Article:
Some of my friends are put off by the title of Samuel Gregg’s recently published book. I’m sympathetic with their discomfort but I do wish that they had actually read the book and not just complained about the title. For that matter, I wish that if they weren’t going to read the whole book they at least read the whole title.
Oh, I’ve not told you the title yet have I? Let’s remedy this.
The first thing that you might want to know is that while Gregg is aware (and I think sympathetic) to the “Tea Party” movement that has emerged in recent years, this is not fundamentally his focus. “Tea Party Catholic” refers to the “sole Roman Catholic signatory” of the American Declaration of Independence, Charles Carroll of Carrollton Maryland. In Carroll Gregg finds a man who embodies the distinctively Catholic case for the importance of a limited government and a free economy to human flourishing. Make no mistake, Gregg is not a libertarian or an anarchist arguing for limited government and a free economy as ends in themselves. Rather he sees such limits as serving a more transcendent goal: human flourishing. Or, as Pope Benedict XVI writes in his 2009 encyclical Caritas in Veritate, “integral human development.”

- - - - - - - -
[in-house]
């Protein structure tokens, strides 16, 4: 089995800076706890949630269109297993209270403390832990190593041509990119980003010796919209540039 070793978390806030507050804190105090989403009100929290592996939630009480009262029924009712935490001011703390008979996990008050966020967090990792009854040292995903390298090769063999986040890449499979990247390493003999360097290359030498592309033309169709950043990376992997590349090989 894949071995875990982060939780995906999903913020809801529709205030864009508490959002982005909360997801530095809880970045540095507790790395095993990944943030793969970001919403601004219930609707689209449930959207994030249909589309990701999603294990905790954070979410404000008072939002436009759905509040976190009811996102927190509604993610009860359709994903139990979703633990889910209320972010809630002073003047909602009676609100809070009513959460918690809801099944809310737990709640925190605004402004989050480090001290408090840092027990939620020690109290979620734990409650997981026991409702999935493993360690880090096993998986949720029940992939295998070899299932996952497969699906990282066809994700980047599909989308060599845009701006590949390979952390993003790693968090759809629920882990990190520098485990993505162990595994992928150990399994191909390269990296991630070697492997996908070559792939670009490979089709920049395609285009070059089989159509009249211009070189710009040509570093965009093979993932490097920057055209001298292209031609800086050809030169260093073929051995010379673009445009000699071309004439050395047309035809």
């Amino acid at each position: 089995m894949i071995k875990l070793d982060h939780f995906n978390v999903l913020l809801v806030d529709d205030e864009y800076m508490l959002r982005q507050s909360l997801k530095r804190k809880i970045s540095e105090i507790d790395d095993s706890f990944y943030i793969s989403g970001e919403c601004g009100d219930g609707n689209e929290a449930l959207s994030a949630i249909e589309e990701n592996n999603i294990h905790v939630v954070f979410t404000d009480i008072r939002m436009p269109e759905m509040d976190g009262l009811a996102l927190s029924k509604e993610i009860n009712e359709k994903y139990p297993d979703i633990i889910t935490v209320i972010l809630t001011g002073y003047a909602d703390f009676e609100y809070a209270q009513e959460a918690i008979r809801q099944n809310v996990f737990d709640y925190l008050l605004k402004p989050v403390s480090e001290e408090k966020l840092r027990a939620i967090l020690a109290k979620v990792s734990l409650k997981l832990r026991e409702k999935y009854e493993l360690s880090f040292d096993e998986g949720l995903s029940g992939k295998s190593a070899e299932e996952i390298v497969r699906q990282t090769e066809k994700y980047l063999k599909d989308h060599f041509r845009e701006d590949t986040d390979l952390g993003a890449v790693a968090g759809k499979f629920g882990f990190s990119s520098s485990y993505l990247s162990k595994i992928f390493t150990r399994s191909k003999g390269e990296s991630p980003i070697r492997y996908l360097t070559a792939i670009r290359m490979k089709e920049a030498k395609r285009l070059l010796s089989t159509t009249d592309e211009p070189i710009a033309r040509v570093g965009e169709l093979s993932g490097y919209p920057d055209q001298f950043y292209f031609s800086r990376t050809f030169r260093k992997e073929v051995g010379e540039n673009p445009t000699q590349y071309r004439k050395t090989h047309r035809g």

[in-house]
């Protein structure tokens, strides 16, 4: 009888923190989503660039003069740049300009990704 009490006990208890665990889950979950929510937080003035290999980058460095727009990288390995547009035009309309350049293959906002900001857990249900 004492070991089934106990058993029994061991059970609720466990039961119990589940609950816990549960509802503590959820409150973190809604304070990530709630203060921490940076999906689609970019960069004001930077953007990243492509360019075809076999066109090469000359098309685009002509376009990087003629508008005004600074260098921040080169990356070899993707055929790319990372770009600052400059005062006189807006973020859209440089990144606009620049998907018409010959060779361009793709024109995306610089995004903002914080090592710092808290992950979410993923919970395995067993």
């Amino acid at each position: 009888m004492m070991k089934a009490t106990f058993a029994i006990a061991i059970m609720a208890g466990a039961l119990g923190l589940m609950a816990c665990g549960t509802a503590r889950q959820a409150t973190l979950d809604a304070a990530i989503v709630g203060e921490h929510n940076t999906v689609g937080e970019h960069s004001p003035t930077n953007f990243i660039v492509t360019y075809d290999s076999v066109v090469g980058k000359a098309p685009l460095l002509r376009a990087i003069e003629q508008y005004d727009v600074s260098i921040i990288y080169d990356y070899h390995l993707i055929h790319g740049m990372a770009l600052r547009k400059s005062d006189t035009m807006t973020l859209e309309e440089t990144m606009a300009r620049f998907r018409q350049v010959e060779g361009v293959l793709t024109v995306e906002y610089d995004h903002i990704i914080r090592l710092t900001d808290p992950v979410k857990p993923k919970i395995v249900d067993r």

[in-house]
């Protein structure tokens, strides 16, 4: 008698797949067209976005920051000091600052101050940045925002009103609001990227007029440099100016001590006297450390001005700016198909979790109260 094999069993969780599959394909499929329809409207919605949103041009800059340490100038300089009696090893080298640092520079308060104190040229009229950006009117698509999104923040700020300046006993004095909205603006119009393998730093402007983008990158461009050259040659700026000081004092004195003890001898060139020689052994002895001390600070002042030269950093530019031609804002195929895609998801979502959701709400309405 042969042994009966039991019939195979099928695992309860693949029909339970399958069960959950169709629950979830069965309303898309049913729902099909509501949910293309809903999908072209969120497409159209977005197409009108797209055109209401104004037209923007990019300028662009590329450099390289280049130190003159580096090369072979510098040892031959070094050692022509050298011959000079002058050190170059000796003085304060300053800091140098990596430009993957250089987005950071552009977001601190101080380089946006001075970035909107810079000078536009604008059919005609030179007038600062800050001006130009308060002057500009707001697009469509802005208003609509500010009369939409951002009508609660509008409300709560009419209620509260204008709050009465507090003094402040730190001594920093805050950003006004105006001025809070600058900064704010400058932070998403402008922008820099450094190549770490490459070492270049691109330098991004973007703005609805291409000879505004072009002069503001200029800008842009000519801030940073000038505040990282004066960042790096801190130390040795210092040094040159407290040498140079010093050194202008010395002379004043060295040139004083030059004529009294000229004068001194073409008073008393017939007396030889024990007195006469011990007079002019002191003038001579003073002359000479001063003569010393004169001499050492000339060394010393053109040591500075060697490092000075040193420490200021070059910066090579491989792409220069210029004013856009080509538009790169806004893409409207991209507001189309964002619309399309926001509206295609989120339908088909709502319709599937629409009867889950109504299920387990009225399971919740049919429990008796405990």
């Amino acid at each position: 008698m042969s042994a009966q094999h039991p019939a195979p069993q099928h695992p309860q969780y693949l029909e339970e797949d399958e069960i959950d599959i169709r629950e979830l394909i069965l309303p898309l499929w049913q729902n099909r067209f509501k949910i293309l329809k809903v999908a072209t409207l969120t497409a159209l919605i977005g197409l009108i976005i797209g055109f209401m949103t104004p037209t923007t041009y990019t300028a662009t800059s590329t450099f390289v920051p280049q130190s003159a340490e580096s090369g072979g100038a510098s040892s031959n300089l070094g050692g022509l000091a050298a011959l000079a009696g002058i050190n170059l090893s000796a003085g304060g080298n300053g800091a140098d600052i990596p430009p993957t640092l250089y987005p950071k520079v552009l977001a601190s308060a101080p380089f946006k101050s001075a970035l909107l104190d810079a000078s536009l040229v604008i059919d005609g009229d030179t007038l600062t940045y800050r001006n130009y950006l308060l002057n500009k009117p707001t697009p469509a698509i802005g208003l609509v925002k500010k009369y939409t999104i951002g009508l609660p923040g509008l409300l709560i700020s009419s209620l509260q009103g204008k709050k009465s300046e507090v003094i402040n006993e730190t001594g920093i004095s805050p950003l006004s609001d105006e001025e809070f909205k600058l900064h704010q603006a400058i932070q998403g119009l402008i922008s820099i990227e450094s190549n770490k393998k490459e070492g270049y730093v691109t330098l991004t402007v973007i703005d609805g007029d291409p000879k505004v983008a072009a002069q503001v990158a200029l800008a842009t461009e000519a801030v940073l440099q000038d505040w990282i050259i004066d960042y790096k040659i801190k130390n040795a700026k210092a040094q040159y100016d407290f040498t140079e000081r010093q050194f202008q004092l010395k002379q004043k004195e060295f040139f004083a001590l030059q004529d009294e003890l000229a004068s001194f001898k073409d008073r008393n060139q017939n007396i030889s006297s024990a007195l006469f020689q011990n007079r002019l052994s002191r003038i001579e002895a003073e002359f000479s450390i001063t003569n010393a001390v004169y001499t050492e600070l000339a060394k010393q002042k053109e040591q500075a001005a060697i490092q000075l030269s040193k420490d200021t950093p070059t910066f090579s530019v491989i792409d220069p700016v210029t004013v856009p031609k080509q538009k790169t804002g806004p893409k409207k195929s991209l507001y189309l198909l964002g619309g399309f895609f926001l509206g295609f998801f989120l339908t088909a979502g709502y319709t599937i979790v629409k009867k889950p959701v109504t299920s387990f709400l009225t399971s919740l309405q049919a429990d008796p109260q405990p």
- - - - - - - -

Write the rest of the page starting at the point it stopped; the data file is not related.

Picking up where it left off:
There’s a great deal I can say about the content of Gregg’s argument but let me limit myself to two main points that I think are especially applicable to the situation of the Orthodox Church both here in the US and overseas.